Wilfred Owen, selected poems Contents
- Wilfred Owen: Social and political background
- Wilfred Owen: Religious / philosophical context
- Wilfred Owen: Literary context
- Wilfred Owen: 1914
- Wilfred Owen: Anthem for Doomed Youth
- Wilfred Owen: At a Calvary near the Ancre
- Wilfred Owen: Disabled
- Wilfred Owen : Dulce et Decorum Est
- Wilfred Owen: Exposure
- Wilfred Owen: Futility
- Wilfred Owen: Greater Love
- Wilfred Owen: Hospital Barge
- Wilfred Owen: Insensibility
- Wilfred Owen: Inspection
- Wilfred Owen: Le Christianisme
- Wilfred Owen: Mental Cases
- Wilfred Owen: Miners
- Wilfred Owen: S.I.W
- Wilfred Owen: Soldier’s Dream
- Wilfred Owen: Sonnet On Seeing a Piece of Our Heavy Artillery Brought into Action
- Wilfred Owen: Spring Offensive
- Wilfred Owen: Strange Meeting
- Wilfred Owen: The Dead-Beat
- Wilfred Owen: The Last Laugh
- Wilfred Owen: The Letter
- Wilfred Owen: The Parable of the Old Man and the Young
- Wilfred Owen: The Send-Off
- Wilfred Owen: The Sentry
- Wilfred Owen: Wild with All Regrets
Disabled - Imagery, symbolism and themes
Imagery in Disabled
Owen uses only two similes in this poem. The first refers to the voices of the playing boys which remind him of pleasant, rather than enforced, leisure. Even so, their voices ‘rang saddening like a hymn,’ l.4.
It is the end of the day. Although evening hymns are traditionally quiet and reflective, the suggestion here is that they are melancholic. Given the dusk he is depicting, Owen might have been thinking of the following hymn;
The darkness falls at Thy behest;
Like many evening hymns, the lyrics are ambiguous, signifying not only the end of the day but the end of life’s day. This emphasises the ghastly grey figure sitting in the dark waiting.
Metaphor and personification
In line 6 sleep is personified as a mother gathering her children to her at the end of the day:
It is a gentle metaphor that conveys deep pity for a man who is cold and tired and yet unable to leave his position until someone (not a mother) remembers that he needs putting to bed.
Images of girls and women
The metaphor of ‘mothered’ adds to the pain of physical isolation which runs through the poem. There are five defined references to girls and women, yet they do not bring comfort. Instead, they add to the man’s suffering, touching him ‘like some queer disease.’ (l.14). Owen’s simile suggests that the girls make no effort to disguise their revulsion, touching the youth’s flesh as if they are afraid that they might catch something. Later they avert their eyes from him, preferring ‘the strong men’ who are ‘whole’. l.43.
Images of sport
Owen implies that the man was physically fit: a footballer who once, ironically, enjoyed a ‘blood-smear down his leg’, l.23. The reference in line 19 to the ‘hot race’ as he bled his life away is taken up by Owen in the sketch of the man’s sporting career in stanza four, which echoes bleakly in line 47 when Owen tells us that the ‘some cheered him home’ but not ‘as crowds cheer Goal’.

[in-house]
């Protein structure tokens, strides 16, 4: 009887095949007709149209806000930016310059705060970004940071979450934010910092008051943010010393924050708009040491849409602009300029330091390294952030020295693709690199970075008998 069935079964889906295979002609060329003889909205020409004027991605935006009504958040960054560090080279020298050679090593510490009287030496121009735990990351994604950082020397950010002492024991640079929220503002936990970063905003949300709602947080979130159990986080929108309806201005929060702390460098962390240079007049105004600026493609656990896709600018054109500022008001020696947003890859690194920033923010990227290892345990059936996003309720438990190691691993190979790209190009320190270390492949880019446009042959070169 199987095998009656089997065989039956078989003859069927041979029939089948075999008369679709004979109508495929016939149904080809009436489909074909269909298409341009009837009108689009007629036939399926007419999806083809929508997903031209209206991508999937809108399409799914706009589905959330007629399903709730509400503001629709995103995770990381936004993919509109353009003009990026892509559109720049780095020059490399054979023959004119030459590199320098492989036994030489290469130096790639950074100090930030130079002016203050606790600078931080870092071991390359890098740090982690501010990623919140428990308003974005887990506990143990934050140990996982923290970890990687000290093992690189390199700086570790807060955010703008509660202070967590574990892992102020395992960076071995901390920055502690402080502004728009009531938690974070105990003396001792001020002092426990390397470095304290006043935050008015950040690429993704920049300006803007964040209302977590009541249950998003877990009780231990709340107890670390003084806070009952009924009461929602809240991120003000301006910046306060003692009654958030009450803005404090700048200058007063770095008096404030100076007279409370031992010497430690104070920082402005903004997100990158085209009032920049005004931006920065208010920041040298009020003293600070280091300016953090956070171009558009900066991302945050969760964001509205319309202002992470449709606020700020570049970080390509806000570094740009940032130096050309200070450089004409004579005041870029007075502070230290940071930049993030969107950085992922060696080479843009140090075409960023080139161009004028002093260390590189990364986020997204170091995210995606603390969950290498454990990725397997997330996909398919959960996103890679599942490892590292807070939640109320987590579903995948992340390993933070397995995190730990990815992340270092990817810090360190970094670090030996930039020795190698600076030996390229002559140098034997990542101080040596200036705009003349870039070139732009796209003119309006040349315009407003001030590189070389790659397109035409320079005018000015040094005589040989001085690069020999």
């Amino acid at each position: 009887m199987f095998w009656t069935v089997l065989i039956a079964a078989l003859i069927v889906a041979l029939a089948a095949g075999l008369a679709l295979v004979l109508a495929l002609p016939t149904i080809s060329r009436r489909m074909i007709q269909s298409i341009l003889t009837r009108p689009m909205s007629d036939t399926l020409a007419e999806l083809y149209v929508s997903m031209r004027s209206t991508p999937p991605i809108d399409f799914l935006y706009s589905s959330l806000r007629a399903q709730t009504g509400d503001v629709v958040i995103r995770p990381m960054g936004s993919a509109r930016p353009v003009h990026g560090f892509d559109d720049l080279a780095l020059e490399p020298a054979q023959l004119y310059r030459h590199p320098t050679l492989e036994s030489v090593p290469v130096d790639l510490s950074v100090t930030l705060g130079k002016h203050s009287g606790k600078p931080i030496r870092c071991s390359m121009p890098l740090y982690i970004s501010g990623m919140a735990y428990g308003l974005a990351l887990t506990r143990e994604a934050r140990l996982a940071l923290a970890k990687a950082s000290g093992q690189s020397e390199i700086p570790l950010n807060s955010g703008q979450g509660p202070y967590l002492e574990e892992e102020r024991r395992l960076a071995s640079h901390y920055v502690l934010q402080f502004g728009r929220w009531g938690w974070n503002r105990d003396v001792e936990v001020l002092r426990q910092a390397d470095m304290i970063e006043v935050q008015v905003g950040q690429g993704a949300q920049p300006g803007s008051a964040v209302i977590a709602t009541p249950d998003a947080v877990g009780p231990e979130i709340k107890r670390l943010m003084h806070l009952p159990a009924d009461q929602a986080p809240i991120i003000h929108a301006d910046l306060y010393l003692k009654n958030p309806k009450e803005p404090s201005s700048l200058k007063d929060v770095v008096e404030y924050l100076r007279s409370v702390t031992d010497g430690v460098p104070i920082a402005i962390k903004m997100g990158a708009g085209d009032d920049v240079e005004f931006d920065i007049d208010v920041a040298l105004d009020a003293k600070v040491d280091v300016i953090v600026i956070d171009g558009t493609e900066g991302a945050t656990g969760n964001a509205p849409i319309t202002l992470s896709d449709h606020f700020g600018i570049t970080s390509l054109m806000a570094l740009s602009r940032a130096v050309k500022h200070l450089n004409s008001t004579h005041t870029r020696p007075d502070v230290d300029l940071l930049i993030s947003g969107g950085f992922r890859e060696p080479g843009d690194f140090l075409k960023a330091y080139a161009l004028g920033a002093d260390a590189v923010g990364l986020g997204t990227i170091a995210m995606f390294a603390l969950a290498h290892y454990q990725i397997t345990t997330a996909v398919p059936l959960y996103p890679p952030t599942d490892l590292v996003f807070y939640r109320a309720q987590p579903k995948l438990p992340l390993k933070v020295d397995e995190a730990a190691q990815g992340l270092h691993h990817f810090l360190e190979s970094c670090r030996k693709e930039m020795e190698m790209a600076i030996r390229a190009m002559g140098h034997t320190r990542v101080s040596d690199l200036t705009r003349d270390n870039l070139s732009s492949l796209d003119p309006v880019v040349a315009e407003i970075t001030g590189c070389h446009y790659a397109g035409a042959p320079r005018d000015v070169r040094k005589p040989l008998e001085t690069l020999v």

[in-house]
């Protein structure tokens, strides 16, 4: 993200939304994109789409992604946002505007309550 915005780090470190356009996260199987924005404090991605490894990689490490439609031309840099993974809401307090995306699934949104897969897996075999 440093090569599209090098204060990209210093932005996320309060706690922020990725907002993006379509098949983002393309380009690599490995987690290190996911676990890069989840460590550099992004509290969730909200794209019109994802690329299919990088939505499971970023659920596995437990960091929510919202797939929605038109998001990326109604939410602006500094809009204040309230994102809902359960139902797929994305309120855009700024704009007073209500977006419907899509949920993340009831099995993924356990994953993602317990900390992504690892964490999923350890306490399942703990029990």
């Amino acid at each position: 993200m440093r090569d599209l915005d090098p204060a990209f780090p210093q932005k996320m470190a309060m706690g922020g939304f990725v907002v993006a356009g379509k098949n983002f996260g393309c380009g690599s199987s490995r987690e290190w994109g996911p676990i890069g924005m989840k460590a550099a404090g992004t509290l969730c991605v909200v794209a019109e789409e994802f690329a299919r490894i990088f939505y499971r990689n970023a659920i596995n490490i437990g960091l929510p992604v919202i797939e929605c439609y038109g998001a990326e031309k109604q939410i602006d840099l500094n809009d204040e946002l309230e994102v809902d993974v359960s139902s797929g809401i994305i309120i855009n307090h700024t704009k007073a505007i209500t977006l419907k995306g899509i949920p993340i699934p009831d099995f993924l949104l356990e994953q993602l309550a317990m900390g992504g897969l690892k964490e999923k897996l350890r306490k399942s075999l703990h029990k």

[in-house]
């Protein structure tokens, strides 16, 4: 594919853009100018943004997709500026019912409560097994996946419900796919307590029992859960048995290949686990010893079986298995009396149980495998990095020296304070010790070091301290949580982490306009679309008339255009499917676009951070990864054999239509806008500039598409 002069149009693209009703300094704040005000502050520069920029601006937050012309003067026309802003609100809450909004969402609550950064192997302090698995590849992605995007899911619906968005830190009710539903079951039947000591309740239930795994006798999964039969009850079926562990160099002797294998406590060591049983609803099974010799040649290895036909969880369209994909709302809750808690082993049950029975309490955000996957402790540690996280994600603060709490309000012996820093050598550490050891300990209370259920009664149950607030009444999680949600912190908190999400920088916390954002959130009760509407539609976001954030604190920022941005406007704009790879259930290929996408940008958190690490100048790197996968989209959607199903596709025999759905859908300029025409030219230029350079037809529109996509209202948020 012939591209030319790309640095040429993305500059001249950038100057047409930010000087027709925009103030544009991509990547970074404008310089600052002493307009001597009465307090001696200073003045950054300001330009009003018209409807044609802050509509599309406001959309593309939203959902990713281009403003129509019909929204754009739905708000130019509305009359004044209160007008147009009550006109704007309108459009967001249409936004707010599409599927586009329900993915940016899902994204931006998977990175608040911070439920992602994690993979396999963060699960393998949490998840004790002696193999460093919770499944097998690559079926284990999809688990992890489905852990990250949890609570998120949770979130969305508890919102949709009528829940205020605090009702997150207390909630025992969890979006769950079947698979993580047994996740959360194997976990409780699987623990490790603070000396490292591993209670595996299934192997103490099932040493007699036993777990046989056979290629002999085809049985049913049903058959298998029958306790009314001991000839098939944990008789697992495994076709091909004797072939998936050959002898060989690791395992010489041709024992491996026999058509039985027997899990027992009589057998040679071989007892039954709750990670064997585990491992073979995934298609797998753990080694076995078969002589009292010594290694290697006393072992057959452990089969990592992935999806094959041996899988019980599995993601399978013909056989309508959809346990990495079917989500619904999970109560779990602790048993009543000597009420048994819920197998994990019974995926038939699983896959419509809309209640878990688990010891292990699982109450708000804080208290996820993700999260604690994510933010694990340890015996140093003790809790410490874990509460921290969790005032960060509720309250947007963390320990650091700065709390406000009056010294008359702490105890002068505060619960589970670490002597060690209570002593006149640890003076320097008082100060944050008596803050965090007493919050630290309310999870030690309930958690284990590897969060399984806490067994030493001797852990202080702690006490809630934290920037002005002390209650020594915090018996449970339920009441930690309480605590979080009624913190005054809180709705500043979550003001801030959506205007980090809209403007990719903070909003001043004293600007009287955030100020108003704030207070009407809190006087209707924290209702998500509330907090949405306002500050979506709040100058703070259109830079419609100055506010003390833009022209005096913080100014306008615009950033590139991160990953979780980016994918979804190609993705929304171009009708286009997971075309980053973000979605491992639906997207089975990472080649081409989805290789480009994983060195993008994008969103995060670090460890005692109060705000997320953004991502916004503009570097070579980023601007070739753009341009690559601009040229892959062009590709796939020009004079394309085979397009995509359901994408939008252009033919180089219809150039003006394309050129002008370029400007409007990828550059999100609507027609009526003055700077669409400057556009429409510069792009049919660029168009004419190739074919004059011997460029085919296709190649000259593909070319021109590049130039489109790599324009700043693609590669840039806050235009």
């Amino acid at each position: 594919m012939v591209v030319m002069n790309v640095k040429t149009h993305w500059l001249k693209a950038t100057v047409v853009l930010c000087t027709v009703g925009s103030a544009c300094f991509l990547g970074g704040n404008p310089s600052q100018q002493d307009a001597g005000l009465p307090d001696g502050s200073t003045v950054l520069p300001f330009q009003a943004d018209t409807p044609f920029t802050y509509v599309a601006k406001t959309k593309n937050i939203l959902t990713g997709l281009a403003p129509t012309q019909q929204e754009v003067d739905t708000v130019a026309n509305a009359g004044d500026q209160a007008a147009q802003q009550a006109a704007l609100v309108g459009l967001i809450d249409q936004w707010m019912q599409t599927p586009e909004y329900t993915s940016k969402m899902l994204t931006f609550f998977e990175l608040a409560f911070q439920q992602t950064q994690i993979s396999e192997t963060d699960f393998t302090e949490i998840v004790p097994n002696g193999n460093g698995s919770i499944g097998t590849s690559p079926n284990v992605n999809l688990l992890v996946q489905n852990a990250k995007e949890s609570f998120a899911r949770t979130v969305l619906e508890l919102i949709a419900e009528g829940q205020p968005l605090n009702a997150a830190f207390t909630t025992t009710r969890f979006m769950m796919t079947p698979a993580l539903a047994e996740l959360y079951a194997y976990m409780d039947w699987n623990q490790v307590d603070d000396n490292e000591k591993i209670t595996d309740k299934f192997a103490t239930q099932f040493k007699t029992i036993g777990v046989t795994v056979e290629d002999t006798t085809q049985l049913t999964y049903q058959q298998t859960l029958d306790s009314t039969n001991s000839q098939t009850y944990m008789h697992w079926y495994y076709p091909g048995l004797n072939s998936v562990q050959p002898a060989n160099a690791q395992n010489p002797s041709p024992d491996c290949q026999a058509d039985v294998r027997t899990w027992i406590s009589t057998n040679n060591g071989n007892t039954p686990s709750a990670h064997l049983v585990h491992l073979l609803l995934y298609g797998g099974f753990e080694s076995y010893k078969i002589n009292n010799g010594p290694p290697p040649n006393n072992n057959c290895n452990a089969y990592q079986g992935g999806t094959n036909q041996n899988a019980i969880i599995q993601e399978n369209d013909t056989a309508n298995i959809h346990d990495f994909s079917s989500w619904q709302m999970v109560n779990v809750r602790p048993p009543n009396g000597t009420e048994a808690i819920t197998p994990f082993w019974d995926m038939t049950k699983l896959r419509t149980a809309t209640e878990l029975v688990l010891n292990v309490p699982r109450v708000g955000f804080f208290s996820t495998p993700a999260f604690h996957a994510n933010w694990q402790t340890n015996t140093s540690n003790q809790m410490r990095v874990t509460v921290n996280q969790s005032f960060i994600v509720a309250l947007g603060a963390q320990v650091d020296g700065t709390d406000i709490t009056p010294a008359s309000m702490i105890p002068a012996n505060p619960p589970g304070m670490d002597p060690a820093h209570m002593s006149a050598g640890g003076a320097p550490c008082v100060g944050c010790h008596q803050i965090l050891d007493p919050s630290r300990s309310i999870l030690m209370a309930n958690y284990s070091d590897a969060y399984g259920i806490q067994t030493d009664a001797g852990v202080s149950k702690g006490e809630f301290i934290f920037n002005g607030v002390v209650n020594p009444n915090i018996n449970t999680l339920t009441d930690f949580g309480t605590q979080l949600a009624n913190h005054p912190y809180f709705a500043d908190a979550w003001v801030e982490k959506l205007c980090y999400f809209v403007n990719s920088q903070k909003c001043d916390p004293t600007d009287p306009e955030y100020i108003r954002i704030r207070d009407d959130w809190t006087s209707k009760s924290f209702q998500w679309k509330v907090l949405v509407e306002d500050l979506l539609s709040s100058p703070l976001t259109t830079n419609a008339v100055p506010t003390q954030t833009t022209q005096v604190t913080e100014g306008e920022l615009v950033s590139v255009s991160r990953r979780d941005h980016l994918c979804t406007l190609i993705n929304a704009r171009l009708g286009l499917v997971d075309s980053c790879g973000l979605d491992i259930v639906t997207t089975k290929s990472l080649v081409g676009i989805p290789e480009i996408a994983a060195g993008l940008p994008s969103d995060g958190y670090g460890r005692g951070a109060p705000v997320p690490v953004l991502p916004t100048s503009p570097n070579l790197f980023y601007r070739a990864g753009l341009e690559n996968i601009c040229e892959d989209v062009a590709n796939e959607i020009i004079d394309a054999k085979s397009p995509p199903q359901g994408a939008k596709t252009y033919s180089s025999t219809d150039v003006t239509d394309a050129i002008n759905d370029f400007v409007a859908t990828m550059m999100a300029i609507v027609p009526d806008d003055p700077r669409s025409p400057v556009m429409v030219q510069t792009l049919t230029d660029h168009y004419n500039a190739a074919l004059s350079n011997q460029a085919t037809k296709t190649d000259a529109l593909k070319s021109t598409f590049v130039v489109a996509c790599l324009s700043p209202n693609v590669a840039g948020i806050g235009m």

The broken figure at the centre of Disabled is a powerful symbol standing for the destruction and aftermath of war. The football game and the blood smear down his leg symbolises the way in which at first many men saw war as a game to be won with honour and glory, but which ended in bloodshed and slaughter.
The youth and innocence of the participants is emphasised. Over the first three stanzas Owen refers to boys, girls and the face of the adolescent soldier which looked ‘younger than his youth’. Later he mentions the lie about the lad being as old as ‘nineteen’ l.29 and ‘young recruits’ l.35. These are all the ‘doomed youth’ of the Anthem. Only a year later, the ex-soldier ‘is old’ l.16.
‘The solemn man’ of line 37 and the pity ‘doled’ out by the institutions of the final stanza symbolise the insensitivity of what Owen sometimes called ‘The Nation’ i.e. the Home front.
The most powerful symbol of all is there at the start and the end of the poem. It is the darkness, l.1 coming ‘after day’ l.5. The coldness and lateness of the penultimate line are symbols in their own way of the death for which the man waits.
Investigating imagery and symbolism in Disabled
- In Disabled women and girls are represented in a less than positive light. Look at how Owen builds up this picture throughout the poem.
- What is his purpose in doing so?
- Do you think this is Owen’s view or the protagonist’s view?
Themes in Disabled
- Owen had first-hand experience of disability in its widest sense i.e. the way in which the breakdown of body or mind affects the ability of human beings to function normally. This is the most obvious theme of the poem
- However Disabled, of all Owen’s poems, is also a powerful evocation of the theme of the pity of war
- Owen wants us to recognise the bravery and self-sacrifice of the men. Owen reminds us of that sacrifice in the phrase: ‘Poured it down shell-holes till the veins ran dry’
- That the man had ‘lost his colour’ (i.e. his blood) ‘very far from here’ reiterates another theme: the distance between the Western front and the Home front, not merely in terms of geography
- The horror of the man’s wounds is a grim theme. The lines:
the hot raceare unequivocally drawn from memory. Owen must have seen such an injury during his time on the front.
And leap of purple spurted from his thigh’ l.19-20
Investigating themes in Disabled
- At one point Owen planned to call his book of war poem ‘Disabled and Other Poems’. Say whether you think this would have been a good choice.
- Can you think of the title of any other poem which, in your view, would have been as effective to encapsulate the collection?
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